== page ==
“Hurk” has now evolved into a transient verb, the subject being the instigator of the hurksome incident and the object being the parent (or child). Thus, at the end of my blessedly alone Mother’s Day outing, during which my husband has manfully cared for the 3 year old and the 20 month old alone and unaided, I might walk in the door and say,

    “Hi, honey, how were the boys? Did they hurk you?”

    And so on.

  5. I still use my maiden name as a play on phrases all the time – with a name like “clutter” it’s easy! My favorite of all phrases was, “Clutter: It’s not just a name; it’s a state of mind!” (Bwa-ha-ha-ha-ha!!) As a little kiddo, I always called ketchup ‘chup’ and oreo’s were known as O-E-O’s … OK, so we weren’t the most inventive folk…

    My cousins were a little more original with their fun names. Like, ‘ung-kung-poo-e-pie’ for chocolate pie. That’s the one we talk about all the time, anyway.

    Thanks for reminding me of these fun phrase memories!!!

  6. “Scratch my underpit,” is a common phrase around here.

    Emme coined, “I can’t feel like it.” A phrase I now use every day.

    “LOOK, a chicken!” Used by the parents when we observe that our children are not listening to us, and instead displaying symptoms of ADD. It is also used by the parents on each other….

  7. Anja’s cheeks hang almost to the same level as her chin (they’re big, in other words). We call them “chumbly.”

  8. Do you happen to remember the Sniglets books? They were books with made up words for every day occurrences or items. I loved sniglets and we try to make them up on our own around here.

    I absolutely LOVE Sean’s “Stuffel Bag.” I love puns and to think he’s only four!! That’s hilarious.

    One made up word at our house is HECTICITY.
    Noun-a state of being hectic,frazzled, nervous.
    “The hecticity of our life right now, with the kids so busy, is really getting to me.”

    Also TRAFFICUOUS (tru-FIK-shu-us) Being in a state of heavy traffic. (Coined by my aunt, when I was a teenager.)
    “Boy, it’s trafficuous today…”

  9. klutzymama, I love that version of the nursery rhyme. I think we ought to finish writing it though. What would a nervous man do in a nursery rhyme?

  10. Since my kids were in their late adolescents right up to this day (youngest is 28 this week) I still get ‘eye rolls’ when I’m ready to head out the door and say…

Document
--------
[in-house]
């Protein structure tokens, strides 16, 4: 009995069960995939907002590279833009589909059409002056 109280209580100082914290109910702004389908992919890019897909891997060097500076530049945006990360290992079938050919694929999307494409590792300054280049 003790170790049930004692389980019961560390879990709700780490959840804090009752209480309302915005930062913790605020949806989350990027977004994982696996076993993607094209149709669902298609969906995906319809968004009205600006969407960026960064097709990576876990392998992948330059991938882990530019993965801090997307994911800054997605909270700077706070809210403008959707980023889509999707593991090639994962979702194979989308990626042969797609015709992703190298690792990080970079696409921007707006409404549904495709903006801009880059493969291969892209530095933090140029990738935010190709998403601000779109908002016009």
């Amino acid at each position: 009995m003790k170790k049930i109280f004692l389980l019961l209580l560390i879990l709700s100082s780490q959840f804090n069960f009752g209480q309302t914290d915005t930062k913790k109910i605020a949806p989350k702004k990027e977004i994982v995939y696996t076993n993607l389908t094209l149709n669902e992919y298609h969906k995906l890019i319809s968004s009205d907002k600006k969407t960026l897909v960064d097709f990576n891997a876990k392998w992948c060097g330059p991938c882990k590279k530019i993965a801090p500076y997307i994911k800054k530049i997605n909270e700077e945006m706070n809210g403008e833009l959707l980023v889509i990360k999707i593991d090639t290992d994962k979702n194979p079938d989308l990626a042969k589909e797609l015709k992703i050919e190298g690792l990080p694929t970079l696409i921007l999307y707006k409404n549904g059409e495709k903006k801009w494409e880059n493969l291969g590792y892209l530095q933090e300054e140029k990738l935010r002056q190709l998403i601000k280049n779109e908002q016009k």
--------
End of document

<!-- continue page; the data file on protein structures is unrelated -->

“Let’s make like Muppets and be Gonzo”

    But they also now smile too…

  11. LOVE Shawn’s Stuffel bag, and can’t believe my family never came up with it — we SO love the word play at my house! And I, personally, love the Muppets just as much as word play, so I think that Howdy’s getting ‘Gonzo’ is hilarious!

    Being still ‘in the 7’s’ in the morning, I can only come up with one made-up type word we use regularly (though my daughter did tell me this weekend, “You make up words like that ‘recordificate’ guy on the commercial.” I was most pleased to be compared to Frank Caliendo’s George W.’s impersonation!) To make a word more ‘delicate’ than it actually is, we simply (okay, just me) add an -age ending to it. “Um, those pants show a little crackage. You may need to change.” “I would rather not see so much of that lady’s breastage.”

    Then, one time at dinner, we all started ‘narrating’ what people were saying by adding, “She replied mournfully” or “He exclaimed excitedly” or what-have-you depending on what was said. We are JUST that dorky.

  12. Hee hee! That’s great! We play with words a lot in the circus, too.

    We told the kids we were going to the La-Z-Boy store the other day. Buddy pipes up “The lazy bum store?!”

    The name of the store has changed for us for ever more now.

  13. My husband’s name is Rich and we’re make jokes about that. It’s my name not a financial statement. Dad’s the one that’s rich. Etc.

    Not as good as stuffle bag! That’s cute.

    We have our words that the kids said when they were learning to talk……..that have become family words.

  14. Sometimes we say “I’m sorry, I didn’t hear what you were saying — I was extracted” instead of distracted. Seems to more accurately describe the idea of having ones attention diverted by a 4YO, which is a lot like having your brain extracted sometimes.